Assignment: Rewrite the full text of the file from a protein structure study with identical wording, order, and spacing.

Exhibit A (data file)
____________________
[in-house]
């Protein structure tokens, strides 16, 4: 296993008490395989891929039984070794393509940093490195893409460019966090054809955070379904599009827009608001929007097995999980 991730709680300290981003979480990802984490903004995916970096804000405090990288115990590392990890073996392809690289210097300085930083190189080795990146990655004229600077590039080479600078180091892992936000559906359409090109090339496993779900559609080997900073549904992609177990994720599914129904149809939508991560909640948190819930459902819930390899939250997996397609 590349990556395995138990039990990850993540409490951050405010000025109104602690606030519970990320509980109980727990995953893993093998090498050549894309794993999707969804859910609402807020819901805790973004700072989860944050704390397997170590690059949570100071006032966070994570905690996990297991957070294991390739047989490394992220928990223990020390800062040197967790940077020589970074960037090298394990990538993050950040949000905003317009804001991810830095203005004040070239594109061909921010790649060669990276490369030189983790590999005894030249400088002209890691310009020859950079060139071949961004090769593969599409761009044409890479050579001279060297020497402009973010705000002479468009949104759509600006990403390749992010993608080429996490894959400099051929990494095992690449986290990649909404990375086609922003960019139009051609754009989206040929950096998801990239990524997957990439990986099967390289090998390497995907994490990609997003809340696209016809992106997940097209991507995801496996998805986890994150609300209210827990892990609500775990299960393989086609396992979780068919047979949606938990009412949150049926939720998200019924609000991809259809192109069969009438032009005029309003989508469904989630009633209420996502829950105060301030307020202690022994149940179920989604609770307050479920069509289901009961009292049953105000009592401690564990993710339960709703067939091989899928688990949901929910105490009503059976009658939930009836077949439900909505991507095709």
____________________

[in-house]
């Protein structure tokens, strides 16, 4: 296993008490395989891929039984070794393509940093490195893409460019966090054809955070379904599009827009608001929007097995999980 991730709680300290981003979480990802984490903004995916970096804000405090990288115990590392990890073996392809690289210097300085930083190189080795990146990655004229600077590039080479600078180091892992936000559906359409090109090339496993779900559609080997900073549904992609177990994720599914129904149809939508991560909640948190819930459902819930390899939250997996397609 590349990556395995138990039990990850993540409490951050405010000025109104602690606030519970990320509980109980727990995953893993093998090498050549894309794993999707969804859910609402807020819901805790973004700072989860944050704390397997170590690059949570100071006032966070994570905690996990297991957070294991390739047989490394992220928990223990020390800062040197967790940077020589970074960037090298394990990538993050950040949000905003317009804001991810830095203005004040070239594109061909921010790649060669990276490369030189983790590999005894030249400088002209890691310009020859950079060139071949961004090769593969599409761009044409890479050579001279060297020497402009973010705000002479468009949104759509600006990403390749992010993608080429996490894959400099051929990494095992690449986290990649909404990375086609922003960019139009051609754009989206040929950096998801990239990524997957990439990986099967390289090998390497995907994490990609997003809340696209016809992106997940097209991507995801496996998805986890994150609300209210827990892990609500775990299960393989086609396992979780068919047979949606938990009412949150049926939720998200019924609000991809259809192109069969009438032009005029309003989508469904989630009633209420996502829950105060301030307020202690022994149940179920989604609770307050479920069509289901009961009292049953105000009592401690564990993710339960709703067939091989899928688990949901929910105490009503059976009658939930009836077949439900909505991507095709």